by Melinda D. Maryniuk, MEd, RD, CDE
When someone is not feeling well, their blood glucose can go high even if they are eating less than normal. It is important to have a plan in place to be prepared days when someone is not feeling their best. Here are examples of situations that are considered a “sick day” and may make blood glucose go up:
- Common cold
- Nausea, vomiting, diarrhea
- Dental work
Sick Day Plan
During times when you feel sick or are in any of the situations listed above, it is important to pay closer attention to glucose levels as they can change unexpectedly and very quickly. Follow these guidelines and talk with your healthcare provider about a plan specific for you:
- Check blood glucose often. Check it 4 times a day for mild illness (like a cold) or every 3-4 hours for a more severe illness, such as the flu. Blood glucose can rise quickly when you are sick and you cannot always tell what’s happening just by how you are feeling. If glucose is over 250 mg/dl for two readings in a row, call your healthcare provider as you may need a change in your medications.
- Ask your healthcare provider if you need to check ketones. This is always important for people with type 1 diabetes and sometimes recommended for those with type 2. You may need to check if your blood glucose goes above 250 mg/dl.
- Always take your diabetes medicine. When you are not feeling well, you may not feel like eating. However, it is important to keep taking your diabetes medicine (unless your healthcare provider tells you not to).
- Drink plenty of fluids. Drink at least 6 to 8 ounces of water or other fluids every hour while you are awake to prevent dehydration. If you are unable to eat solid food, switch back and forth each hour between sugar-free drinks (water, seltzer, tea, diet soda) and drinks containing carbohydrate (such as juice and regular soda)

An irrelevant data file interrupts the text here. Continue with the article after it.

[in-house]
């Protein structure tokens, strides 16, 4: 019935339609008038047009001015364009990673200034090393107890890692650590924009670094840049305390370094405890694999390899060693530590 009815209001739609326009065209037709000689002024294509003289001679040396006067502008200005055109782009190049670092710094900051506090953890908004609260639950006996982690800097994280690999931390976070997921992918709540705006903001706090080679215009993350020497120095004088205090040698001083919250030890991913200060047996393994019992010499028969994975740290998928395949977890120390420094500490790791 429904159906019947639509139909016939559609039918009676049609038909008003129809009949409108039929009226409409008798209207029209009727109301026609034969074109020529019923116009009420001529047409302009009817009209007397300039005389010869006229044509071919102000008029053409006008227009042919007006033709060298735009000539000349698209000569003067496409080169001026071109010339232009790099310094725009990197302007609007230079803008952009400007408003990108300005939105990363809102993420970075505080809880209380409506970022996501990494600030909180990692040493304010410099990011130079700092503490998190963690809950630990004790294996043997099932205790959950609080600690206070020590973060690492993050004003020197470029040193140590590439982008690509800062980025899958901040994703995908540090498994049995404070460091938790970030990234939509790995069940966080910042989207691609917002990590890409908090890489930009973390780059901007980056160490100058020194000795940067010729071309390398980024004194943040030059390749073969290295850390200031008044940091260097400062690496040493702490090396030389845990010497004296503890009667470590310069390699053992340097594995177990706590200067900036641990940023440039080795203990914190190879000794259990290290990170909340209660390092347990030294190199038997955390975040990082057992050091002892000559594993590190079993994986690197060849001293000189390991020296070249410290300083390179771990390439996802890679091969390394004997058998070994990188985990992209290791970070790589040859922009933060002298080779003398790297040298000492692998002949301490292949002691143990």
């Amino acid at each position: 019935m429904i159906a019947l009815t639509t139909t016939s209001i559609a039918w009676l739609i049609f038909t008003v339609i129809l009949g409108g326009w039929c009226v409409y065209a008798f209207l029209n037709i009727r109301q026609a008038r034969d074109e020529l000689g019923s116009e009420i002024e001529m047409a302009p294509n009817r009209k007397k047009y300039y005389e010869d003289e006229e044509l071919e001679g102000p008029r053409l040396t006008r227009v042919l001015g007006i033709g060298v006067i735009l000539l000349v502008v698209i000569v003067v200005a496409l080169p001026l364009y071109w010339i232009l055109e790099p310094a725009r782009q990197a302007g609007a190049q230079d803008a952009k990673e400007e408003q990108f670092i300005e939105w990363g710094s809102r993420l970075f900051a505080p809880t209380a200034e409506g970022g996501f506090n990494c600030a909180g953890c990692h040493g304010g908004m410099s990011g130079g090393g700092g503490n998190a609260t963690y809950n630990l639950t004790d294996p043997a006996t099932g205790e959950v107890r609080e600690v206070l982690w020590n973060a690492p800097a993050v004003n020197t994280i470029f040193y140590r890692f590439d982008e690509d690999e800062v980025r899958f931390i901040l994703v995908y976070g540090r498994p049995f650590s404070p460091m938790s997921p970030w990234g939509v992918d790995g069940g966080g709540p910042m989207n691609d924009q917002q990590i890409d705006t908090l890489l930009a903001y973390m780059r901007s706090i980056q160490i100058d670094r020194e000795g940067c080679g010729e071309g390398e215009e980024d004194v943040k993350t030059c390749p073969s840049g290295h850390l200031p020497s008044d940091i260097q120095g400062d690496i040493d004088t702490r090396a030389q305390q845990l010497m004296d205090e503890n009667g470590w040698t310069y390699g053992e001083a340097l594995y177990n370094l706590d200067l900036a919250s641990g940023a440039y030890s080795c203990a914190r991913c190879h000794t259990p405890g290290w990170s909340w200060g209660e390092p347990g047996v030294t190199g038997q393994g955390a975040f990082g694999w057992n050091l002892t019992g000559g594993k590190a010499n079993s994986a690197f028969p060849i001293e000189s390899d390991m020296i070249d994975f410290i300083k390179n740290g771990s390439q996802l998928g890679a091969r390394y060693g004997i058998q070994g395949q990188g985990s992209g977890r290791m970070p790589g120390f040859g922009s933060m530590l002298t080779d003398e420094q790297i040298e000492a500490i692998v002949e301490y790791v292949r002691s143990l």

- Learn about easy-to-eat foods. When you don’t feel like eating your usual meals, it may still important to get some carbs to cover the medicines you’ve taken, especially insulin. Keep some special foods handy for a sick day emergency such as plain saltine crackers, oatmeal, broth based soups, applesauce, juice and popsicles. Talk with a dietitian to determine if you need a special sick day diet plan based on your diabetes medicines.
- Rest and keep warm. Don’t exercise. Have someone help take care of you.
- Know when to call for help. Never hesitate to call if you are worried, but pay particular attention to these signs and symptoms and call your provider for advice for what to do if you:
- Have signs of dehydration such as dry mouth, cracked lips, sunken eyes, skin that is flushed and dry or weight loss
- Have a fever of 100° or higher
- Are vomiting or unable to keep fluids down
- Have constant diarrhea
- Have abdominal pain
- Have chest pain
- Have rapid, shallow breathing
- Have blood glucose levels over 250 mg/dl for more than two readings with or without ketones
- Be prepared. Create a sick day supply kit. Talk with your healthcare provider or diabetes educator about what should be in your kit. This list offers some general ideas to get you started:
|● Extra glucose meter and strips (you’ll be checking more often)
● Digital thermometer
● Medicines to relieve symptoms of cold, flu, pain, fever or diarrhea
● Sugar-free cough drops and cough syrups
● Ketone strips (for some people)
● Telephone numbers for healthcare provider
● Easy to digest foods such as:
● Sugar-free and regular gelatin and popsicles
● Saltine crackers
● Herbal, non-caffeinated tea
● Soft drinks (sugar-free and regular, if needed to replace carbs)
● Fruit juice